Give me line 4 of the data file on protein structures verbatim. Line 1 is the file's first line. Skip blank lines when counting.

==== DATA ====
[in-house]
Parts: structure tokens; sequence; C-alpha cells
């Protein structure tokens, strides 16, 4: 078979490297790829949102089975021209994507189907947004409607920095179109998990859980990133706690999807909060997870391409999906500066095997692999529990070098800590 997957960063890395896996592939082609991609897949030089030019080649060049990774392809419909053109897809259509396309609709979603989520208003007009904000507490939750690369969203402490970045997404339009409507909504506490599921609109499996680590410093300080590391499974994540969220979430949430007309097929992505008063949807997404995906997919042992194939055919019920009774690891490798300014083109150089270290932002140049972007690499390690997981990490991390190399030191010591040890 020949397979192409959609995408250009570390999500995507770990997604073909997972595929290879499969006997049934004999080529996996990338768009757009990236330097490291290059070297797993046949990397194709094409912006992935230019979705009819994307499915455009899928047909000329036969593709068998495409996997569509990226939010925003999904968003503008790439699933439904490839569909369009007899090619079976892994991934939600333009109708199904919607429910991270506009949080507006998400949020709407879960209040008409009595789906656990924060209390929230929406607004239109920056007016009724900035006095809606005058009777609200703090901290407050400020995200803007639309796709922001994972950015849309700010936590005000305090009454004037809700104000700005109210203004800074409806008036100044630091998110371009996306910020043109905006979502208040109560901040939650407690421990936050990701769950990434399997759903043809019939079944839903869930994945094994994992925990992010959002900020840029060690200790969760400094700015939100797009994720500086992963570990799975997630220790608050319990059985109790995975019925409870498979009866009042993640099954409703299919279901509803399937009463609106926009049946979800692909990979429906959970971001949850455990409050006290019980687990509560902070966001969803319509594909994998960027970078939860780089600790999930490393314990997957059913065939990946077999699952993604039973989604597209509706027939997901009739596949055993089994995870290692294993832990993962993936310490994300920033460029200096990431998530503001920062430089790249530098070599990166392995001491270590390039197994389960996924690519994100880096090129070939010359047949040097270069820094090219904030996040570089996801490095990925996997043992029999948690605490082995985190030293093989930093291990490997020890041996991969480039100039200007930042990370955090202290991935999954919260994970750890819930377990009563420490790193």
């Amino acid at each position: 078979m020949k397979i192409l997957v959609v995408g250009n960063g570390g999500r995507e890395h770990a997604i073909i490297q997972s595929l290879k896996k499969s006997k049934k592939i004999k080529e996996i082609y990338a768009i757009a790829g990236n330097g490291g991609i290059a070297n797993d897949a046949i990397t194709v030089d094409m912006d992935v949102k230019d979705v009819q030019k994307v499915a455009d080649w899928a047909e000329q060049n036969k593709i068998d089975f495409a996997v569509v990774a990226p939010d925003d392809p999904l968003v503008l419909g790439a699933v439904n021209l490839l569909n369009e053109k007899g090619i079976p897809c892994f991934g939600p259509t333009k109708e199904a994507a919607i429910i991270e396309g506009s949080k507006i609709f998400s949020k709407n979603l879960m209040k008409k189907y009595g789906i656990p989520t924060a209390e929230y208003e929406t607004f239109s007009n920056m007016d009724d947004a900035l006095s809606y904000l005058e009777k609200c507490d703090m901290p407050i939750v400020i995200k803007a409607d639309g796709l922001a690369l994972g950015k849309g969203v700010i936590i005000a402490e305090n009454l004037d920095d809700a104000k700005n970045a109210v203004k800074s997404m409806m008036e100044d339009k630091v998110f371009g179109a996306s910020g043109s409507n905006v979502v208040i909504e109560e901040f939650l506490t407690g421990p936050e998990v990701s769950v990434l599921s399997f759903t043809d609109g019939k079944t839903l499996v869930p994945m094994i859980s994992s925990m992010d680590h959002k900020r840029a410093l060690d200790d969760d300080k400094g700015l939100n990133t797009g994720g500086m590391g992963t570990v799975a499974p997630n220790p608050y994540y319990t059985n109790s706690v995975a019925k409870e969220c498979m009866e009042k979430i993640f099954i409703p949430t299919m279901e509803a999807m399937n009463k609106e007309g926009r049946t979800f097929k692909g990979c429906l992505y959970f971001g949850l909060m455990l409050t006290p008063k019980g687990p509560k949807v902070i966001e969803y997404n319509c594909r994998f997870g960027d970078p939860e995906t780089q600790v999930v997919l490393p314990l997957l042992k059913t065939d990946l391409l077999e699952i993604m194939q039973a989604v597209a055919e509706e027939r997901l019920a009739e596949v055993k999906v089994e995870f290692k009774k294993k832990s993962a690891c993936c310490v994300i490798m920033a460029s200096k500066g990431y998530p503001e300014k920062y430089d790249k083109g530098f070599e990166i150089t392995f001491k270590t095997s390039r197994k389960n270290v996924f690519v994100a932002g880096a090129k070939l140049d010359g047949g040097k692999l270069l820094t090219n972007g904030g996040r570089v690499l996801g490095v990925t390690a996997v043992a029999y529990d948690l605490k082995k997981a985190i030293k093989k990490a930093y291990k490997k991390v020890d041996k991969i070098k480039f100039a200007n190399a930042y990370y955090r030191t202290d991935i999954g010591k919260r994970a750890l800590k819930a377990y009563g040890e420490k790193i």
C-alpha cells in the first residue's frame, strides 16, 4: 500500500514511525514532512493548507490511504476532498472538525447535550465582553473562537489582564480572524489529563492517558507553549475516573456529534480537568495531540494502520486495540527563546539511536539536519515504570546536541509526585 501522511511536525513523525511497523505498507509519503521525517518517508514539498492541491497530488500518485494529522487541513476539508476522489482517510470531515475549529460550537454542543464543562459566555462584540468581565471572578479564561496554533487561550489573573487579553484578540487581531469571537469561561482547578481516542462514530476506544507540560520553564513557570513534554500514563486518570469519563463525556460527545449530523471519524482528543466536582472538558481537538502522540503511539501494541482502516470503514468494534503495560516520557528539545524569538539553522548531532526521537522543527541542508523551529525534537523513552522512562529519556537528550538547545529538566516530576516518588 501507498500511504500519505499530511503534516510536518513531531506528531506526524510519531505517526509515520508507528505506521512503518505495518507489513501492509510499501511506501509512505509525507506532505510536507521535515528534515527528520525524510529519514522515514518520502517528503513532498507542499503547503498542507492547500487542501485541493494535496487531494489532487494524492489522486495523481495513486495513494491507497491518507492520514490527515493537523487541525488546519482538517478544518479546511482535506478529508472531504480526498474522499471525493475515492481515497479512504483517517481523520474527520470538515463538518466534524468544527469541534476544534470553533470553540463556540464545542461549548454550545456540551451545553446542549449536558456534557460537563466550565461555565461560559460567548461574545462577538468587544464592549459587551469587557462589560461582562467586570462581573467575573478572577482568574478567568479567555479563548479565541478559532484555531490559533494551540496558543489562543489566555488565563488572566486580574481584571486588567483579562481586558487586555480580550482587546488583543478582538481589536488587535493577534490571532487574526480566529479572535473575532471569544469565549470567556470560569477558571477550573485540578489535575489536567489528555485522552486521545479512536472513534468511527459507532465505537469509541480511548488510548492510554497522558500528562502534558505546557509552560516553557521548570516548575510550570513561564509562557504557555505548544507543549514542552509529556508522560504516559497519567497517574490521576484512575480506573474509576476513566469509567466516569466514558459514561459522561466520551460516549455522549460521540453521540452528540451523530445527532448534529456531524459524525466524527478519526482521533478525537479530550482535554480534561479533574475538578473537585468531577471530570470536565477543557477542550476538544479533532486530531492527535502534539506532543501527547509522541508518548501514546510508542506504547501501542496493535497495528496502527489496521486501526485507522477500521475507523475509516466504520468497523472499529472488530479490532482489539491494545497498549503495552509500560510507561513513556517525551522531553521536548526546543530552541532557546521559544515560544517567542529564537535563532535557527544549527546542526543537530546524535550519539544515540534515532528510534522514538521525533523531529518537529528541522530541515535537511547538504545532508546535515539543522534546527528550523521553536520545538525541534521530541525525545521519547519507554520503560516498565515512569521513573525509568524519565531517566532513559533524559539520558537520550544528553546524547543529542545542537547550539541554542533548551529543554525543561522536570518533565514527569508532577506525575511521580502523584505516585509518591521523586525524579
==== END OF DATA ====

């Amino acid at each position: 078979m020949k397979i192409l997957v959609v995408g250009n960063g570390g999500r995507e890395h770990a997604i073909i490297q997972s595929l290879k896996k499969s006997k049934k592939i004999k080529e996996i082609y990338a768009i757009a790829g990236n330097g490291g991609i290059a070297n797993d897949a046949i990397t194709v030089d094409m912006d992935v949102k230019d979705v009819q030019k994307v499915a455009d080649w899928a047909e000329q060049n036969k593709i068998d089975f495409a996997v569509v990774a990226p939010d925003d392809p999904l968003v503008l419909g790439a699933v439904n021209l490839l569909n369009e053109k007899g090619i079976p897809c892994f991934g939600p259509t333009k109708e199904a994507a919607i429910i991270e396309g506009s949080k507006i609709f998400s949020k709407n979603l879960m209040k008409k189907y009595g789906i656990p989520t924060a209390e929230y208003e929406t607004f239109s007009n920056m007016d009724d947004a900035l006095s809606y904000l005058e009777k609200c507490d703090m901290p407050i939750v400020i995200k803007a409607d639309g796709l922001a690369l994972g950015k849309g969203v700010i936590i005000a402490e305090n009454l004037d920095d809700a104000k700005n970045a109210v203004k800074s997404m409806m008036e100044d339009k630091v998110f371009g179109a996306s910020g043109s409507n905006v979502v208040i909504e109560e901040f939650l506490t407690g421990p936050e998990v990701s769950v990434l599921s399997f759903t043809d609109g019939k079944t839903l499996v869930p994945m094994i859980s994992s925990m992010d680590h959002k900020r840029a410093l060690d200790d969760d300080k400094g700015l939100n990133t797009g994720g500086m590391g992963t570990v799975a499974p997630n220790p608050y994540y319990t059985n109790s706690v995975a019925k409870e969220c498979m009866e009042k979430i993640f099954i409703p949430t299919m279901e509803a999807m399937n009463k609106e007309g926009r049946t979800f097929k692909g990979c429906l992505y959970f971001g949850l909060m455990l409050t006290p008063k019980g687990p509560k949807v902070i966001e969803y997404n319509c594909r994998f997870g960027d970078p939860e995906t780089q600790v999930v997919l490393p314990l997957l042992k059913t065939d990946l391409l077999e699952i993604m194939q039973a989604v597209a055919e509706e027939r997901l019920a009739e596949v055993k999906v089994e995870f290692k009774k294993k832990s993962a690891c993936c310490v994300i490798m920033a460029s200096k500066g990431y998530p503001e300014k920062y430089d790249k083109g530098f070599e990166i150089t392995f001491k270590t095997s390039r197994k389960n270290v996924f690519v994100a932002g880096a090129k070939l140049d010359g047949g040097k692999l270069l820094t090219n972007g904030g996040r570089v690499l996801g490095v990925t390690a996997v043992a029999y529990d948690l605490k082995k997981a985190i030293k093989k990490a930093y291990k490997k991390v020890d041996k991969i070098k480039f100039a200007n190399a930042y990370y955090r030191t202290d991935i999954g010591k919260r994970a750890l800590k819930a377990y009563g040890e420490k790193i």